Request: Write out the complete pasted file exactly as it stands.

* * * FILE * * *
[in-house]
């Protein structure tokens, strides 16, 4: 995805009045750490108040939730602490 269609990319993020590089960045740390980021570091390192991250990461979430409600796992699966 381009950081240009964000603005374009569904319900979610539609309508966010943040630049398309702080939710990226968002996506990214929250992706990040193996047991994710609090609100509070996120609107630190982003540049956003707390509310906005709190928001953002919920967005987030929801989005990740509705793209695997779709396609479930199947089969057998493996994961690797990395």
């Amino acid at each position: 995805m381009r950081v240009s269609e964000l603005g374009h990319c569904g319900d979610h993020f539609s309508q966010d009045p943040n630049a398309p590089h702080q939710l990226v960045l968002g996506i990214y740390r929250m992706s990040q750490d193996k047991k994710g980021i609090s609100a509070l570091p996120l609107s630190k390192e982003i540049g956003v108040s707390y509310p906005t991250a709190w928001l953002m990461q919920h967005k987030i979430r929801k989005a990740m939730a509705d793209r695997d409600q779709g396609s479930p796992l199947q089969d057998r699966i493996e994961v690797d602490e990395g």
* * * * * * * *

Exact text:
[in-house]
């Protein structure tokens, strides 16, 4: 995805009045750490108040939730602490 269609990319993020590089960045740390980021570091390192991250990461979430409600796992699966 381009950081240009964000603005374009569904319900979610539609309508966010943040630049398309702080939710990226968002996506990214929250992706990040193996047991994710609090609100509070996120609107630190982003540049956003707390509310906005709190928001953002919920967005987030929801989005990740509705793209695997779709396609479930199947089969057998493996994961690797990395």
């Amino acid at each position: 995805m381009r950081v240009s269609e964000l603005g374009h990319c569904g319900d979610h993020f539609s309508q966010d009045p943040n630049a398309p590089h702080q939710l990226v960045l968002g996506i990214y740390r929250m992706s990040q750490d193996k047991k994710g980021i609090s609100a509070l570091p996120l609107s630190k390192e982003i540049g956003v108040s707390y509310p906005t991250a709190w928001l953002m990461q919920h967005k987030i979430r929801k989005a990740m939730a509705d793209r695997d409600q779709g396609s479930p796992l199947q089969d057998r699966i493996e994961v690797d602490e990395g």